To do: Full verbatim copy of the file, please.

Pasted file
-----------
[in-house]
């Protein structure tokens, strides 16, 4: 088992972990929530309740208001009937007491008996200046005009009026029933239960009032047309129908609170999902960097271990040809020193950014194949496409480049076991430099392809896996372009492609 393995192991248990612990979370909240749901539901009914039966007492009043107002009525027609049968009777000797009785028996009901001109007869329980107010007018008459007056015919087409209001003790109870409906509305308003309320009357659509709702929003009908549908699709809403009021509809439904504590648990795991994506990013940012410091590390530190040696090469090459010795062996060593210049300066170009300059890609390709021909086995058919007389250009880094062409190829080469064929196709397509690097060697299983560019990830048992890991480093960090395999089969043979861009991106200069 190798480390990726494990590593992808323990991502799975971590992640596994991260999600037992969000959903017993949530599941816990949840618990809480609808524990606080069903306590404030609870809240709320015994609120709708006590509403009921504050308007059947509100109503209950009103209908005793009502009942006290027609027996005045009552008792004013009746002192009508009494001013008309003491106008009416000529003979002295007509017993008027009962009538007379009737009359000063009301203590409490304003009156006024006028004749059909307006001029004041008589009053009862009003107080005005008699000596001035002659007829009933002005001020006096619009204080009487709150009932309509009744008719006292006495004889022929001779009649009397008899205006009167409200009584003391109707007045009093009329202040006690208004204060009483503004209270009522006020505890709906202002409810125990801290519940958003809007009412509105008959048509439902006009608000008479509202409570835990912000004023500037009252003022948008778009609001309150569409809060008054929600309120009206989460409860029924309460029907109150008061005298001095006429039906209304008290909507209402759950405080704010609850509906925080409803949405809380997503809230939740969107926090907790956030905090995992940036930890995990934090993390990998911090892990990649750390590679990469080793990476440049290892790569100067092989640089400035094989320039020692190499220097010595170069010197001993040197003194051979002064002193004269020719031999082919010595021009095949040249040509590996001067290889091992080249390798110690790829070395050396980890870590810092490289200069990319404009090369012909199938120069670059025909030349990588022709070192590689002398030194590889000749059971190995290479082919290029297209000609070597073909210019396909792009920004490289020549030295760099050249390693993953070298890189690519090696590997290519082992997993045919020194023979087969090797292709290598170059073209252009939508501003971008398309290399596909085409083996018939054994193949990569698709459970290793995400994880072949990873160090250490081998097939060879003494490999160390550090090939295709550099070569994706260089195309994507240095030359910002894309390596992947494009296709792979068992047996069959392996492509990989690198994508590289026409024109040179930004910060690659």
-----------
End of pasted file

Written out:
[in-house]
């Protein structure tokens, strides 16, 4: 088992972990929530309740208001009937007491008996200046005009009026029933239960009032047309129908609170999902960097271990040809020193950014194949496409480049076991430099392809896996372009492609 393995192991248990612990979370909240749901539901009914039966007492009043107002009525027609049968009777000797009785028996009901001109007869329980107010007018008459007056015919087409209001003790109870409906509305308003309320009357659509709702929003009908549908699709809403009021509809439904504590648990795991994506990013940012410091590390530190040696090469090459010795062996060593210049300066170009300059890609390709021909086995058919007389250009880094062409190829080469064929196709397509690097060697299983560019990830048992890991480093960090395999089969043979861009991106200069 190798480390990726494990590593992808323990991502799975971590992640596994991260999600037992969000959903017993949530599941816990949840618990809480609808524990606080069903306590404030609870809240709320015994609120709708006590509403009921504050308007059947509100109503209950009103209908005793009502009942006290027609027996005045009552008792004013009746002192009508009494001013008309003491106008009416000529003979002295007509017993008027009962009538007379009737009359000063009301203590409490304003009156006024006028004749059909307006001029004041008589009053009862009003107080005005008699000596001035002659007829009933002005001020006096619009204080009487709150009932309509009744008719006292006495004889022929001779009649009397008899205006009167409200009584003391109707007045009093009329202040006690208004204060009483503004209270009522006020505890709906202002409810125990801290519940958003809007009412509105008959048509439902006009608000008479509202409570835990912000004023500037009252003022948008778009609001309150569409809060008054929600309120009206989460409860029924309460029907109150008061005298001095006429039906209304008290909507209402759950405080704010609850509906925080409803949405809380997503809230939740969107926090907790956030905090995992940036930890995990934090993390990998911090892990990649750390590679990469080793990476440049290892790569100067092989640089400035094989320039020692190499220097010595170069010197001993040197003194051979002064002193004269020719031999082919010595021009095949040249040509590996001067290889091992080249390798110690790829070395050396980890870590810092490289200069990319404009090369012909199938120069670059025909030349990588022709070192590689002398030194590889000749059971190995290479082919290029297209000609070597073909210019396909792009920004490289020549030295760099050249390693993953070298890189690519090696590997290519082992997993045919020194023979087969090797292709290598170059073209252009939508501003971008398309290399596909085409083996018939054994193949990569698709459970290793995400994880072949990873160090250490081998097939060879003494490999160390550090090939295709550099070569994706260089195309994507240095030359910002894309390596992947494009296709792979068992047996069959392996492509990989690198994508590289026409024109040179930004910060690659």